When you’re a single dad, you’ve got stuff to think about that married guys never do.
Hello y’all. Single dad here. And yes, we do have challenges. We do have stressors. And although we can often wear our Superman anti-fear cape, there are things that scare us.
I have a 13-year old daughter and I absolutely fear that while she will always love me, there will come a time when I get the following text:
Sydney: Daddy, I love you.
Me: I love you too, babe. How are you?
Sydney: I’m good. Am I with you this weekend?
Me: Yes. Have you thought about what you wanted to do? Movie? Dave and Busters?
Sydney: Oh. Chloe is coming this weekend and she doesn’t come that much. Is there any way we can switch weekends?
“Shot through the heart, and you’re to blame…” These are the words I will sing to myself while thinking about her when this happens. Oh yay, it already has. On a couple of occasions actually. And my daughter and I are incredibly close and open and pragmatic with each other about a litany of things. But I don’t like it. I know moms that go through this very thing. Which begs the question: What else do single dads go through that single moms go through, too?
Protective Much: Yes, please! You’re going out with who? And you’ll be back when? And you’ll be chaperoned by who? And I’ve met them when? Single dads and single moms are both in this frame of mind. Now, this isn’t to say that their train of thought is the same but the protective mindset and instincts are.
Fear of the Single Parent Label: In the world of dating, single parents wonder if non-single parents will judge them for being a single parent. This applies to moms and dads albeit through a different lens.
- Bad and cliché single mother adjectives they worry about: Broke. Desperate. Difficult. Mad (as in Hatter). Mad (as in angry)
- Bad and cliché single father adjectives we worry about: Bastard. Absentee.
Work/Life Balance: **This is a difficult area to write about because of the known gap that can exist between a single mother and the father of her child that abandoned them. So, for the purpose of this segment, let me acknowledge the reality that some guys leave and/or don’t do their part. Let me also state that I do not refer to them as men nor will I refer to them as single dads.** So, focused on single dads, there is a difficult work/life balance to be had. They must work and play just like single moms. They must deal with the perception of the other parent that they are not doing as much as they can or should. For instance, I have a lot of male clients that are single dads and they agonize about working in a metropolitan area that gives them 2 hour work commutes and late arrivals to sports practices. There are countless other work/life balance fears, too many to list in this space.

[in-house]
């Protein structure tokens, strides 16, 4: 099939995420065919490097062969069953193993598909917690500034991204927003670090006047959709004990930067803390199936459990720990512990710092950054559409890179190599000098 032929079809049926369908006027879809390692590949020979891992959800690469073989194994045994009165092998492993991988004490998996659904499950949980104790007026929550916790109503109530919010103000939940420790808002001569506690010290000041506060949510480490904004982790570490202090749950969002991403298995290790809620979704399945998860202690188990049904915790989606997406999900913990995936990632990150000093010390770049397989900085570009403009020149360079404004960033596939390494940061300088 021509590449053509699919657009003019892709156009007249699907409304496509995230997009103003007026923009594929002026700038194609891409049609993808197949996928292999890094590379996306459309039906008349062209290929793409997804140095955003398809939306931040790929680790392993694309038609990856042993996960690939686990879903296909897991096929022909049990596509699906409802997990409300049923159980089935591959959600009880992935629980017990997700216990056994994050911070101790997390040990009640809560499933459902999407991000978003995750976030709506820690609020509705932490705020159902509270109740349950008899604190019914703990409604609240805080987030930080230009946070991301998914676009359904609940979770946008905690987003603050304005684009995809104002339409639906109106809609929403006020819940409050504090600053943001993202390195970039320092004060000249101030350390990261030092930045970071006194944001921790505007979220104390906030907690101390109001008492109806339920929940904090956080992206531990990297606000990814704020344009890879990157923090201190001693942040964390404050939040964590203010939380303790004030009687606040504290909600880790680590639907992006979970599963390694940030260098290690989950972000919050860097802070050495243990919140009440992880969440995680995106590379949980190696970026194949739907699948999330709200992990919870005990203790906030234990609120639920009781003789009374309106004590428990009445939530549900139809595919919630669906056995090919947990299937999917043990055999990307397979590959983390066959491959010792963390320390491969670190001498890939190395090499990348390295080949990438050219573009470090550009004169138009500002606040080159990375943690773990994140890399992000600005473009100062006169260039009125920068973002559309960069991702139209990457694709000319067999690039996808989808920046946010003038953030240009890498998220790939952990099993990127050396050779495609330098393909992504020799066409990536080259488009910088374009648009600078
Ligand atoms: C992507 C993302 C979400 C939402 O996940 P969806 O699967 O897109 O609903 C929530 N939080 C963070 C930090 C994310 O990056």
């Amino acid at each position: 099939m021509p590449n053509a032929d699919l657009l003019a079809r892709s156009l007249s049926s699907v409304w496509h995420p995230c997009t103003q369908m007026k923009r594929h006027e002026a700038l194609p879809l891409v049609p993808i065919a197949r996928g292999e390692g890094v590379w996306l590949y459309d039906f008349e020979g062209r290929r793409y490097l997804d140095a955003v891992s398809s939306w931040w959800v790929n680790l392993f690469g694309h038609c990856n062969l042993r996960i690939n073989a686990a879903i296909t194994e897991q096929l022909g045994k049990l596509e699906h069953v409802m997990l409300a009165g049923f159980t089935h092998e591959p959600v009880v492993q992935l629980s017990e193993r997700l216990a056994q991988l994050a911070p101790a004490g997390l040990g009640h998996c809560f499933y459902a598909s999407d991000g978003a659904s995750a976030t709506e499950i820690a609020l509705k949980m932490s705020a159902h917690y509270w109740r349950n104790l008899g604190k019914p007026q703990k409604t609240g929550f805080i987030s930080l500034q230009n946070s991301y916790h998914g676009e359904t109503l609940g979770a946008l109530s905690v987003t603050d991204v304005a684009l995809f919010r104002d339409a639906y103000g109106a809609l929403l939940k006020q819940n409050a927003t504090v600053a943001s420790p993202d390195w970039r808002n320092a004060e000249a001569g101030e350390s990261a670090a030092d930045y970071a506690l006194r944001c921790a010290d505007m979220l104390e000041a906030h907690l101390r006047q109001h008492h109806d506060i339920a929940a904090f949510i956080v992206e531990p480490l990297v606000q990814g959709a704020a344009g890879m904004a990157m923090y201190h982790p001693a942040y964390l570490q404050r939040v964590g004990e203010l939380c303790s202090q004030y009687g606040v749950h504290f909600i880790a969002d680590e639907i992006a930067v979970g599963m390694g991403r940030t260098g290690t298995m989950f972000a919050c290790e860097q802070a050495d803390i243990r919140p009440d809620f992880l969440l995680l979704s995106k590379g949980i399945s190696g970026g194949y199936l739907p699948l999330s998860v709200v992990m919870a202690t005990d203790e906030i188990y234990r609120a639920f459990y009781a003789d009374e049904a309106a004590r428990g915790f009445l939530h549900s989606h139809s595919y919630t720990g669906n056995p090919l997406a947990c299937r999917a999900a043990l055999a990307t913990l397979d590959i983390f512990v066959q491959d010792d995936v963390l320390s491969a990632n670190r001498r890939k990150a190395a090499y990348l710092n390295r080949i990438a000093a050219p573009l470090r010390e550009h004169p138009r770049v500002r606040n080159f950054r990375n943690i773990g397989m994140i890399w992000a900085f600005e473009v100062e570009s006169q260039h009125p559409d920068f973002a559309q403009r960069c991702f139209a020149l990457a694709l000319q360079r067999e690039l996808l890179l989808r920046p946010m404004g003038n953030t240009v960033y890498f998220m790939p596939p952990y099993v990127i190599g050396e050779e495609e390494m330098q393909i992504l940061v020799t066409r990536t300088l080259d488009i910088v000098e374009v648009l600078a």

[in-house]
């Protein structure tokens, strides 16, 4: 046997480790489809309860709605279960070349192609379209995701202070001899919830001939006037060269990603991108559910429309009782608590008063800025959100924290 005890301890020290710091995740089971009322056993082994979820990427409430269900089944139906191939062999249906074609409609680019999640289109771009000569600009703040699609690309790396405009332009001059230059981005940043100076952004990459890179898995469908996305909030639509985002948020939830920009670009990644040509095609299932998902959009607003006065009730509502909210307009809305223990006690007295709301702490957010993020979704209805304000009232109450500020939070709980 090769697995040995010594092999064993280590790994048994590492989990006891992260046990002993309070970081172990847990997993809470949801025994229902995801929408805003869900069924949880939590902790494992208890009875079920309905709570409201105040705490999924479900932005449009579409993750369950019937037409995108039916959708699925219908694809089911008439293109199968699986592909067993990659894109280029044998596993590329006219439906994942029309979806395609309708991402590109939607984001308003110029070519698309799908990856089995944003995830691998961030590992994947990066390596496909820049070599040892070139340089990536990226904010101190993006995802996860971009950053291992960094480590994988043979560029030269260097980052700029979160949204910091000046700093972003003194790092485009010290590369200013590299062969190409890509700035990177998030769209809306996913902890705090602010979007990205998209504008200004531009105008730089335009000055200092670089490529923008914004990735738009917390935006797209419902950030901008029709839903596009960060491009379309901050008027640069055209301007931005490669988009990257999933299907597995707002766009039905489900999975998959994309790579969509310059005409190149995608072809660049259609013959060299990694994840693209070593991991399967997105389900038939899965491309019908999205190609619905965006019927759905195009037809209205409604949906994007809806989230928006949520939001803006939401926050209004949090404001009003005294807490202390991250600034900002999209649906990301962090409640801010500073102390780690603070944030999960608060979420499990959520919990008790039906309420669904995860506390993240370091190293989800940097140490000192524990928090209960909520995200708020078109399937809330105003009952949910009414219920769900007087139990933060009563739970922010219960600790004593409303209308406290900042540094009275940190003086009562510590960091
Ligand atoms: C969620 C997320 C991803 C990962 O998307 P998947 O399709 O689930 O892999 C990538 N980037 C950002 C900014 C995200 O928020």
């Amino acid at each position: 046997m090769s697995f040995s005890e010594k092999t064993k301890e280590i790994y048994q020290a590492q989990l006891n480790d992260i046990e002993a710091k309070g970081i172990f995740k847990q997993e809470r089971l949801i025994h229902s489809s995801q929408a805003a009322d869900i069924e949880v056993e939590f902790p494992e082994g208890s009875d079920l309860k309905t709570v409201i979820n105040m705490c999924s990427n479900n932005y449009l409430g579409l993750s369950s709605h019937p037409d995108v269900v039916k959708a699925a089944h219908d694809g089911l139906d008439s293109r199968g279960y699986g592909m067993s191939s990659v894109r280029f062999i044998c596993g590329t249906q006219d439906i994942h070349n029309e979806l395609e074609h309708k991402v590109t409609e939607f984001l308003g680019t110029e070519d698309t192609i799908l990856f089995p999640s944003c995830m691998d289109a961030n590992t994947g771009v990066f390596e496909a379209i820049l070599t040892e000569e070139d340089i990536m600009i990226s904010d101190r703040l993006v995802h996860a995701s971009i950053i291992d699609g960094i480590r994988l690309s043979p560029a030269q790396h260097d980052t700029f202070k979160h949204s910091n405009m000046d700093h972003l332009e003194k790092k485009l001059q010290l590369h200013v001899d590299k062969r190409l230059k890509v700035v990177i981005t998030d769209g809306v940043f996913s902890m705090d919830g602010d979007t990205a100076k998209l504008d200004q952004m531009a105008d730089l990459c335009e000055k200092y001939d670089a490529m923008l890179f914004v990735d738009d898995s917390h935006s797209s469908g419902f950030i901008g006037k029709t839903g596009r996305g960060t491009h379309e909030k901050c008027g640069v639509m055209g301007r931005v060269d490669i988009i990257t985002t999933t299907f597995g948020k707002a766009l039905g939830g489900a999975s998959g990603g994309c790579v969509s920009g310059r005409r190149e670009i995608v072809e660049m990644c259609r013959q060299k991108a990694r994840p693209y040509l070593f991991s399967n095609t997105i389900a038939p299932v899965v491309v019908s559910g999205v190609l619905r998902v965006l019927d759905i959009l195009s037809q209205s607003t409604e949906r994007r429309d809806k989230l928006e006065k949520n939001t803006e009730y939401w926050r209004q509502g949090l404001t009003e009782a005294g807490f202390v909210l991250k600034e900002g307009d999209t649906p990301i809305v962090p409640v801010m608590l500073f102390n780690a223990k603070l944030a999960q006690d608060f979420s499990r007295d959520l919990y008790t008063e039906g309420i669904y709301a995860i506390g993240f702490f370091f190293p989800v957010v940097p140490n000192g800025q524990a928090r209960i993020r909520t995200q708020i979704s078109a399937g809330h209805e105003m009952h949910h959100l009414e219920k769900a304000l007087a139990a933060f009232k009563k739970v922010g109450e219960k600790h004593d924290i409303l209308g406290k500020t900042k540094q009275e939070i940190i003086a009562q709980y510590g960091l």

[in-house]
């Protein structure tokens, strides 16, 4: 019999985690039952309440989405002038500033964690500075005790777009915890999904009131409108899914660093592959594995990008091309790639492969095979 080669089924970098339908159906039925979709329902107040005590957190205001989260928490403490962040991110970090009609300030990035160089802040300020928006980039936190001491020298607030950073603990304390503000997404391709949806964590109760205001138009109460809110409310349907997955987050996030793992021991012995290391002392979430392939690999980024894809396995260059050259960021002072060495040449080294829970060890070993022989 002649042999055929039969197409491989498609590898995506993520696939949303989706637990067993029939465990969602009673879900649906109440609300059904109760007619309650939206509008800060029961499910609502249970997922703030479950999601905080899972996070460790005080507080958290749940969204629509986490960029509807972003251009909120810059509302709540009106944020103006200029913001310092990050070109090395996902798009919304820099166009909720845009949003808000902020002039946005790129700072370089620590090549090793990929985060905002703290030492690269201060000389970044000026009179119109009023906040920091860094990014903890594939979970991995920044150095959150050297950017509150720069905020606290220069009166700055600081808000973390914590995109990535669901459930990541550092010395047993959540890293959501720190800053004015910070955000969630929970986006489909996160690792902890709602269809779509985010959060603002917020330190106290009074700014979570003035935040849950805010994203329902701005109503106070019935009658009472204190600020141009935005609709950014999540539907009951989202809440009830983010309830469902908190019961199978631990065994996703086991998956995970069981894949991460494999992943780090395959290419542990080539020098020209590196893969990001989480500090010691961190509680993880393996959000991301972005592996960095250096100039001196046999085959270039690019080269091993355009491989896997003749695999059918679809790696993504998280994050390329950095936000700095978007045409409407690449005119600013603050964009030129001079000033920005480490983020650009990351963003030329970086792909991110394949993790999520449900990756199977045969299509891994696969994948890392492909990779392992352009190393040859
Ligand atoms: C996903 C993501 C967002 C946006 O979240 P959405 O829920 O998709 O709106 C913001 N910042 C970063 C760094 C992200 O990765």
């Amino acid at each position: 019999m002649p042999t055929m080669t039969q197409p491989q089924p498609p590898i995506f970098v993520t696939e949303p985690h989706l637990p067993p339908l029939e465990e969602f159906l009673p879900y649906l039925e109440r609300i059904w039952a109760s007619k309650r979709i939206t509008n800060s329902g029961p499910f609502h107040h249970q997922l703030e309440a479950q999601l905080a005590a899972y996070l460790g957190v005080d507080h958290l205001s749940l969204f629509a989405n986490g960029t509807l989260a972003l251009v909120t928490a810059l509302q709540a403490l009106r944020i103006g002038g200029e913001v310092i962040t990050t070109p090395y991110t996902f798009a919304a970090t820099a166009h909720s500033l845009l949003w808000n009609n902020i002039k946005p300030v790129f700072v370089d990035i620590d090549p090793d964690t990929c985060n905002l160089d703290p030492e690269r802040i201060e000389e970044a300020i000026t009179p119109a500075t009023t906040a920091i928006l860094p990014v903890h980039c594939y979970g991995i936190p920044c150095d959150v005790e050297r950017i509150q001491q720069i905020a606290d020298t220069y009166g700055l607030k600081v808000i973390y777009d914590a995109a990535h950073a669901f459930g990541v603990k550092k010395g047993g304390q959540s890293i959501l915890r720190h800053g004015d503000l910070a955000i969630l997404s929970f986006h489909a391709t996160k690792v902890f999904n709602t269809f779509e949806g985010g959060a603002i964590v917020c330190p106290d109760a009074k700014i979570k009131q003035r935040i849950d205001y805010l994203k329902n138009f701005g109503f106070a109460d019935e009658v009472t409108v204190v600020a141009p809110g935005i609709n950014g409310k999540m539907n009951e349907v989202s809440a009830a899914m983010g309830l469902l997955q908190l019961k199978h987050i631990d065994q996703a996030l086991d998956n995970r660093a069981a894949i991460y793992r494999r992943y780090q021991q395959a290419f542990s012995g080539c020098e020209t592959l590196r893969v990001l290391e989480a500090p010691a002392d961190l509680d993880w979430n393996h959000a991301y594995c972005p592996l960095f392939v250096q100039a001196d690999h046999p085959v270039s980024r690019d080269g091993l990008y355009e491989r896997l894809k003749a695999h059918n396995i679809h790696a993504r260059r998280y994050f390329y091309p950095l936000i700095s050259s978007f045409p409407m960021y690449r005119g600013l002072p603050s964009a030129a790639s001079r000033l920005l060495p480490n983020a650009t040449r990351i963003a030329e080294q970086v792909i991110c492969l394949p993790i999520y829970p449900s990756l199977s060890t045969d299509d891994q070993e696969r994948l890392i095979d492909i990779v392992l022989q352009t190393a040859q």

Being Respectful To and About Their Former Half: Post divorce or separation, there will be questions about what happened. There will be observations and statements made about what mommy did or who daddy was talking to. There will be girlfriends and boyfriends down the line and the subsequent ‘tells’ and conversations with them. Through these and other inquiries comes a decision for both parents. What to say and what not to say. When and how to say it. There is a perception that single dads will worry less about this because of the overarching belief that men lack the emotional availability and connection to go deeper than their own surface thoughts. Simply put: We often believe that men are too black and white and emotionally distant to put a lot of thought into these inquiries or to even have the difficult and respectful conversations with their children or new girlfriends. In some cases, this is true and to say otherwise would be dishonest. But in most cases, men agonize over these discussions.
I’ve only tackled four areas of similarities and could have easily tackled several others. How are the bills going to be paid? How do I talk to Sarah about sex? Is Courtney’s new boyfriend a better provider than I was? These are real challenges and fears that single dads deal with, just as single mothers do. From my perspective, I have three significant issues I don’t mind talking about as a single dad.
- The aforementioned reality that my daughter will eventually want to see her friends and participate in high school activities moreso than she does me. Even if I wholeheartedly believe she’s not knowingly choosing them over me, the social life is an important and heartbreaking reality.
- The reality that my daughter will start dating and how to balance my protective side with my pragmatic one.
- The social media and YouTube age we live in and the reality that our children are dealing with so many threats that they cannot even see.
Papa bear signing off.
This article originally appeared on Divorced Moms.